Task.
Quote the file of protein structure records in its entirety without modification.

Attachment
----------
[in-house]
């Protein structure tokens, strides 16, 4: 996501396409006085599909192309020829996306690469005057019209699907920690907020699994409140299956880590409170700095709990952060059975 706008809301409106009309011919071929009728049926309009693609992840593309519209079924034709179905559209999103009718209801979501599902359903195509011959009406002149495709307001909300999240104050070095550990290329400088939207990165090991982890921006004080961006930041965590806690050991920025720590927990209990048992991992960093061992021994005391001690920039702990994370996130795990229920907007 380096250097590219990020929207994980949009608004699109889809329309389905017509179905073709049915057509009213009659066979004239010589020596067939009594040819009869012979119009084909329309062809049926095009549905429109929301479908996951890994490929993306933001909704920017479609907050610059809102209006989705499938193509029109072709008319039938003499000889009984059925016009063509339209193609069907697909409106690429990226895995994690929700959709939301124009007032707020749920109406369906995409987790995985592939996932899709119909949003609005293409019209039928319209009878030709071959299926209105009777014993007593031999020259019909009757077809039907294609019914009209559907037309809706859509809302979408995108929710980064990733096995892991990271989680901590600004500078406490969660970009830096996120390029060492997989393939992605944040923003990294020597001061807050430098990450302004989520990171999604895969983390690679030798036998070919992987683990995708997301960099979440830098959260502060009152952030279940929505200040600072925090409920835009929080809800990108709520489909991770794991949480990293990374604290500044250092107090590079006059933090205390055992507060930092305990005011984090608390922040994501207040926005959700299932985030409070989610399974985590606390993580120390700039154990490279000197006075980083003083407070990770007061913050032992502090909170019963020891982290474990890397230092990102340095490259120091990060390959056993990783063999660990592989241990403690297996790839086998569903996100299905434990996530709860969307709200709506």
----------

[in-house]
């Protein structure tokens, strides 16, 4: 996501396409006085599909192309020829996306690469005057019209699907920690907020699994409140299956880590409170700095709990952060059975 706008809301409106009309011919071929009728049926309009693609992840593309519209079924034709179905559209999103009718209801979501599902359903195509011959009406002149495709307001909300999240104050070095550990290329400088939207990165090991982890921006004080961006930041965590806690050991920025720590927990209990048992991992960093061992021994005391001690920039702990994370996130795990229920907007 380096250097590219990020929207994980949009608004699109889809329309389905017509179905073709049915057509009213009659066979004239010589020596067939009594040819009869012979119009084909329309062809049926095009549905429109929301479908996951890994490929993306933001909704920017479609907050610059809102209006989705499938193509029109072709008319039938003499000889009984059925016009063509339209193609069907697909409106690429990226895995994690929700959709939301124009007032707020749920109406369906995409987790995985592939996932899709119909949003609005293409019209039928319209009878030709071959299926209105009777014993007593031999020259019909009757077809039907294609019914009209559907037309809706859509809302979408995108929710980064990733096995892991990271989680901590600004500078406490969660970009830096996120390029060492997989393939992605944040923003990294020597001061807050430098990450302004989520990171999604895969983390690679030798036998070919992987683990995708997301960099979440830098959260502060009152952030279940929505200040600072925090409920835009929080809800990108709520489909991770794991949480990293990374604290500044250092107090590079006059933090205390055992507060930092305990005011984090608390922040994501207040926005959700299932985030409070989610399974985590606390993580120390700039154990490279000197006075980083003083407070990770007061913050032992502090909170019963020891982290474990890397230092990102340095490259120091990060390959056993990783063999660990592989241990403690297996790839086998569903996100299905434990996530709860969307709200709506």